❼ The most amount of code here will be the always block that will act as the controller for your state transitions. Its sensitivity list should just be the clock edge. It will contain several if or case statements, that will look something like the following:
1 if ( state == accept && button_dime == 0) begin
2 state <= accept ;
3 money <= money +10;
Which would be for an if statement for when you’re in the “accepting money” state, and a dime is inserted, then stay in the accepting money state, and add 10 cents to the “money” register.
❼ Tip: To help with your logic/state transitions, I highly suggest explicitly coding what each state variable will transition to in every if/case statement, even if they don’t change. Like in the above example, I didn’t need to actually specify that the state variable should update to the “accept” state, because it was already in that state, but its a good habit to get into.
- A binary to BCD module – a two digit BCD conversion module for the output of your money state
❼ This will be a combinatorial logic module that takes in a binary value (from 1 to 100) and outputs two bcd digits (a tens digit and a ones digit)
❼ You’ll use this to display the money inserted, cost of the item selected, and change given (if needed)
❼ Assume for this machine, that you the person will never enter more than 99 cents in money, so you don’t need to worry about overflow.
- A state display module – this will take the input of the current state, and then output the seven bits to send to the seven segment display
❼ Another combinatorial circuit, that can be just one case statement (or a few if statements) that produce the segments for your seven segment display to display which state (accepting money, dispensing, change) you’re currently in.
- State behavior:
❼ Accepting Money state – While in the “accepting money state” you should be updating the money inserted display (the built in displays on the workstation) depending on whether the dime button (add 10) or quarter button (add 25) is pressed. On the seven segment display, you should display a capital A, to show that you’re in the accepting money display. If either item button is pressed, transition to the dispensing item state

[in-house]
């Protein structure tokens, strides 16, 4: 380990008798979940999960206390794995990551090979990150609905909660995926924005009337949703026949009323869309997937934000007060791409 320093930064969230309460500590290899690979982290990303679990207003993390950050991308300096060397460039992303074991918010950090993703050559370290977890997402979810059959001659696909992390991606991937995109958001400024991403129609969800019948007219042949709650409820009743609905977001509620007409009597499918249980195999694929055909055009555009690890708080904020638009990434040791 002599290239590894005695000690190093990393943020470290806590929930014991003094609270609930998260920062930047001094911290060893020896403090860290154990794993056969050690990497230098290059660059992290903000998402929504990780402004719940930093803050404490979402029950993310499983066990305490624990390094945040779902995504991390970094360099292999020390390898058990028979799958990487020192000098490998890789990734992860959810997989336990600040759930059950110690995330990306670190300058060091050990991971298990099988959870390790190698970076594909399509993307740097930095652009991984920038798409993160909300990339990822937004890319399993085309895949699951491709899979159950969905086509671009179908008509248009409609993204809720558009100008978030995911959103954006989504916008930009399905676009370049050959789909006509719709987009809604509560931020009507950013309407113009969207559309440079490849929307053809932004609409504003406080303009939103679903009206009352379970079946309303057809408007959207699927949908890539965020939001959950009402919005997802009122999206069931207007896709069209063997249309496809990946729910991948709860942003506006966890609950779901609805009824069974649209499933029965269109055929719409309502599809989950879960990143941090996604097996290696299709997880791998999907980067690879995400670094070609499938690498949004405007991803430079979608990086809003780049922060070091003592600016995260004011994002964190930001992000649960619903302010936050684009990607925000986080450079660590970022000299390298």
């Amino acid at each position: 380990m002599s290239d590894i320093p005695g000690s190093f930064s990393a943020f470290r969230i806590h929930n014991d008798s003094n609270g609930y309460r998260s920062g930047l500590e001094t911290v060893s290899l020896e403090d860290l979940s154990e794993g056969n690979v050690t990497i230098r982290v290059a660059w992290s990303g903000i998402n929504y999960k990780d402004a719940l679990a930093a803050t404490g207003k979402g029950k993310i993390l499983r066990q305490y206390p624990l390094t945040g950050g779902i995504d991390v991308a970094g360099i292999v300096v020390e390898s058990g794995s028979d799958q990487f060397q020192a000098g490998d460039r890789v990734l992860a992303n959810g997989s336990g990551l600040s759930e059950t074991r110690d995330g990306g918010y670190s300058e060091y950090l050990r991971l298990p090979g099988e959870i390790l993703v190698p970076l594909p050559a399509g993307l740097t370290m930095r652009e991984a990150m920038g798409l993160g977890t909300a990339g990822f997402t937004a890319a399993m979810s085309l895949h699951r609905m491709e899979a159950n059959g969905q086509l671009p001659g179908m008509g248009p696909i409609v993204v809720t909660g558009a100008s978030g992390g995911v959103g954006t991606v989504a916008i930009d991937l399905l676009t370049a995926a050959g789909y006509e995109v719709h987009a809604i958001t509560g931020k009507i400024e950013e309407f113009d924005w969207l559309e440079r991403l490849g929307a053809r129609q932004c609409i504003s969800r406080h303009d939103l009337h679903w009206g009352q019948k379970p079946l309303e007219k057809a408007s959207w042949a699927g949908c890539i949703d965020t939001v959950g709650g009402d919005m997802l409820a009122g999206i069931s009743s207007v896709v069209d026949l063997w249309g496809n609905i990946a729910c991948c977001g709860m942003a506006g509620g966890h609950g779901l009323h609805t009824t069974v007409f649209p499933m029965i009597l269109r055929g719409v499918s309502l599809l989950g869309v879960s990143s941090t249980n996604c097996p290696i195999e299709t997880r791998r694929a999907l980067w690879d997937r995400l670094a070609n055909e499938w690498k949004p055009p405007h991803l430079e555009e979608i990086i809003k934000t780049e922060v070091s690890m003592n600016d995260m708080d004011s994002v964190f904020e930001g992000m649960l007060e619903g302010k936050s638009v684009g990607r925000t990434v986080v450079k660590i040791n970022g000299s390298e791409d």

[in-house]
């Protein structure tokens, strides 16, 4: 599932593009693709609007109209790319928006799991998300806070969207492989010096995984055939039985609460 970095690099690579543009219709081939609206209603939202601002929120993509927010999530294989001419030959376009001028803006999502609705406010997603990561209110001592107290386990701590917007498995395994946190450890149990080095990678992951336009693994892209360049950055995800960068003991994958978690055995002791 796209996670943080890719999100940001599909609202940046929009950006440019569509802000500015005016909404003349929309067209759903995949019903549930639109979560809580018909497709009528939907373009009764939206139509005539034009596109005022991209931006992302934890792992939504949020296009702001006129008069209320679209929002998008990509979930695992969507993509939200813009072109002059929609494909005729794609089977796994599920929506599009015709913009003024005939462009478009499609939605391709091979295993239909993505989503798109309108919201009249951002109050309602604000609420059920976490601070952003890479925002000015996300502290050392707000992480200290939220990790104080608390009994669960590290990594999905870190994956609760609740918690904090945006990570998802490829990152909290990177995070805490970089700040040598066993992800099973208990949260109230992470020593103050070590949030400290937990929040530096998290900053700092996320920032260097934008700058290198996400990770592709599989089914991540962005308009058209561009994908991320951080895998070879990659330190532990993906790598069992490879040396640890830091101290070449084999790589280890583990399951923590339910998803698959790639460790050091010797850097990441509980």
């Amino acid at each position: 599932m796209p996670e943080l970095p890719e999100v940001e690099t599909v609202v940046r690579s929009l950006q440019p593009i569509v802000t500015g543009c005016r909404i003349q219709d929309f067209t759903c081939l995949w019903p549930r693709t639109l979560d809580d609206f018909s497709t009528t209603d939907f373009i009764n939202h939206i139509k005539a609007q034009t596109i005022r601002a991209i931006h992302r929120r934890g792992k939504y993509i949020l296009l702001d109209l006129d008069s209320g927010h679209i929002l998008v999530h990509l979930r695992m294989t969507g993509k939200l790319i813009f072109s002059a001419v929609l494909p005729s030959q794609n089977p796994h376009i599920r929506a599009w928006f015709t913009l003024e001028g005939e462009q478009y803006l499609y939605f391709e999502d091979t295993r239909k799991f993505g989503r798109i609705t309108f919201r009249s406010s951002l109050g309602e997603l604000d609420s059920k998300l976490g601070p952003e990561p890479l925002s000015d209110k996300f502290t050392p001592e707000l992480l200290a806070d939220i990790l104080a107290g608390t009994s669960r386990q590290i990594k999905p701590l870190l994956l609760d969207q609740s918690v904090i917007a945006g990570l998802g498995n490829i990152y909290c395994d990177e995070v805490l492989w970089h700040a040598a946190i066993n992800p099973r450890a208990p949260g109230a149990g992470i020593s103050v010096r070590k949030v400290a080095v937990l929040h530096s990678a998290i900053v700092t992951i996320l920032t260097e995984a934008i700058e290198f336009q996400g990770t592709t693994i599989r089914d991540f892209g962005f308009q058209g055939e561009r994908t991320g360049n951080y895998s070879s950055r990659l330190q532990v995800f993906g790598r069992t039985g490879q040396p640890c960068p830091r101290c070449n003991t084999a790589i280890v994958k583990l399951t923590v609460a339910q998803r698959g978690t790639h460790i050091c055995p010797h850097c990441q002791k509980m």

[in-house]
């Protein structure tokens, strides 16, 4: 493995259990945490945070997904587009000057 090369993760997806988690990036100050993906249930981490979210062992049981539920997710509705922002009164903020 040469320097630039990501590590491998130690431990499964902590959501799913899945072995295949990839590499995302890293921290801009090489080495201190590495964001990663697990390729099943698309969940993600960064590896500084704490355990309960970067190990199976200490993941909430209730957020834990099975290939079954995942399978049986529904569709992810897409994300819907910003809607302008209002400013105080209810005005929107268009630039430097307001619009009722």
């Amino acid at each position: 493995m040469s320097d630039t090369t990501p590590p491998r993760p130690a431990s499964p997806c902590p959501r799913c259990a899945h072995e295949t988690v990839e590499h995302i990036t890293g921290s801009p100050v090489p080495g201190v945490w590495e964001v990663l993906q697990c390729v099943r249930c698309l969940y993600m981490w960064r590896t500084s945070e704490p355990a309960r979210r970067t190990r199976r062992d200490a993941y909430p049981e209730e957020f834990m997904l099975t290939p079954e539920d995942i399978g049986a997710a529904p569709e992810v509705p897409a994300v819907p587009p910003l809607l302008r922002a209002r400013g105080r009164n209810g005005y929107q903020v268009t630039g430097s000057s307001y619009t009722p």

❼ Dispensing Item State – In this state you should display a lower case d on the seven segment display. On the built in display, you should display the cost associated with the button pressed (20 or 50 cents). You should stay in this state for 5 seconds (i.e. 5 clock cycles if you’ve divided the clock down to a 1 second period).
At the end of the 5 seconds, transition back to accepting money if the cost was higher that what has been entered (i.e. the user would still need to insert more money), or transition to the returning change state.
❼ Returning change state – In this state you should display a captial C on the seven segment display. On the built in display, you should display the difference between the money inserted and the item that was selected (i.e. how much money would need to be returned). You should stay in this state again for 5 seconds, before transitioning back to the accepting money state, and setting the money inserted to 0 for the next user to start the process over again.